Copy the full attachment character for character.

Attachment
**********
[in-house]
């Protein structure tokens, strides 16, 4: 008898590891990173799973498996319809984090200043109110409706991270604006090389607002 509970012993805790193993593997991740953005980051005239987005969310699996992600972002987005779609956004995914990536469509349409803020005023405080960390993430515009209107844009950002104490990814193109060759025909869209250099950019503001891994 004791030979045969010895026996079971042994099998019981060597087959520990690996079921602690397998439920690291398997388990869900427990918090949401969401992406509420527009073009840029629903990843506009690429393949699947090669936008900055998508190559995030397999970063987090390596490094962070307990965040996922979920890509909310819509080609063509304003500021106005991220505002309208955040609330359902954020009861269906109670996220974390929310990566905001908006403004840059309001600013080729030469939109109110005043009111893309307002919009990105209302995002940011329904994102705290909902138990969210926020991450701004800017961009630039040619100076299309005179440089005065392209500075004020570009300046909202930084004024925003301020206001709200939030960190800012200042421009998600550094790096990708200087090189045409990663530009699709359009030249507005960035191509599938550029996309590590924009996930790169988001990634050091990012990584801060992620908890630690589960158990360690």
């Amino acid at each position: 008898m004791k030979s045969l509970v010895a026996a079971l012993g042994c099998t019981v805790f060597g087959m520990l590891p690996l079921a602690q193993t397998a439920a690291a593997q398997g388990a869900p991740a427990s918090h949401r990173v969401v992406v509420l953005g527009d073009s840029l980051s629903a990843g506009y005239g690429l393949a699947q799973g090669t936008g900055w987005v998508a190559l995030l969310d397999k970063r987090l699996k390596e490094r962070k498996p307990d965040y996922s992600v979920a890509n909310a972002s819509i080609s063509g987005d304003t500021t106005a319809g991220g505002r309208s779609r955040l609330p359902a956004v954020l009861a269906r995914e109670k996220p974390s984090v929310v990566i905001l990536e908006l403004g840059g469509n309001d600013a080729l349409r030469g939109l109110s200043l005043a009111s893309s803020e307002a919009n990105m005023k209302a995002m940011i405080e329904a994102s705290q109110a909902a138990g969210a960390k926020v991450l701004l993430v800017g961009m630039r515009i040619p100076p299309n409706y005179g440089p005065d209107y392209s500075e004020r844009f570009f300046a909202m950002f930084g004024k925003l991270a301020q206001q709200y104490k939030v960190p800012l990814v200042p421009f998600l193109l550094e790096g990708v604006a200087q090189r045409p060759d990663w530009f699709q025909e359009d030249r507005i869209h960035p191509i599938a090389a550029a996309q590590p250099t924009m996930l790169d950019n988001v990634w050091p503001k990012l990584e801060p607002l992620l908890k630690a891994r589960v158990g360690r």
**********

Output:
[in-house]
């Protein structure tokens, strides 16, 4: 008898590891990173799973498996319809984090200043109110409706991270604006090389607002 509970012993805790193993593997991740953005980051005239987005969310699996992600972002987005779609956004995914990536469509349409803020005023405080960390993430515009209107844009950002104490990814193109060759025909869209250099950019503001891994 004791030979045969010895026996079971042994099998019981060597087959520990690996079921602690397998439920690291398997388990869900427990918090949401969401992406509420527009073009840029629903990843506009690429393949699947090669936008900055998508190559995030397999970063987090390596490094962070307990965040996922979920890509909310819509080609063509304003500021106005991220505002309208955040609330359902954020009861269906109670996220974390929310990566905001908006403004840059309001600013080729030469939109109110005043009111893309307002919009990105209302995002940011329904994102705290909902138990969210926020991450701004800017961009630039040619100076299309005179440089005065392209500075004020570009300046909202930084004024925003301020206001709200939030960190800012200042421009998600550094790096990708200087090189045409990663530009699709359009030249507005960035191509599938550029996309590590924009996930790169988001990634050091990012990584801060992620908890630690589960158990360690």
């Amino acid at each position: 008898m004791k030979s045969l509970v010895a026996a079971l012993g042994c099998t019981v805790f060597g087959m520990l590891p690996l079921a602690q193993t397998a439920a690291a593997q398997g388990a869900p991740a427990s918090h949401r990173v969401v992406v509420l953005g527009d073009s840029l980051s629903a990843g506009y005239g690429l393949a699947q799973g090669t936008g900055w987005v998508a190559l995030l969310d397999k970063r987090l699996k390596e490094r962070k498996p307990d965040y996922s992600v979920a890509n909310a972002s819509i080609s063509g987005d304003t500021t106005a319809g991220g505002r309208s779609r955040l609330p359902a956004v954020l009861a269906r995914e109670k996220p974390s984090v929310v990566i905001l990536e908006l403004g840059g469509n309001d600013a080729l349409r030469g939109l109110s200043l005043a009111s893309s803020e307002a919009n990105m005023k209302a995002m940011i405080e329904a994102s705290q109110a909902a138990g969210a960390k926020v991450l701004l993430v800017g961009m630039r515009i040619p100076p299309n409706y005179g440089p005065d209107y392209s500075e004020r844009f570009f300046a909202m950002f930084g004024k925003l991270a301020q206001q709200y104490k939030v960190p800012l990814v200042p421009f998600l193109l550094e790096g990708v604006a200087q090189r045409p060759d990663w530009f699709q025909e359009d030249r507005i869209h960035p191509i599938a090389a550029a996309q590590p250099t924009m996930l790169d950019n988001v990634w050091p503001k990012l990584e801060p607002l992620l908890k630690a891994r589960v158990g360690r």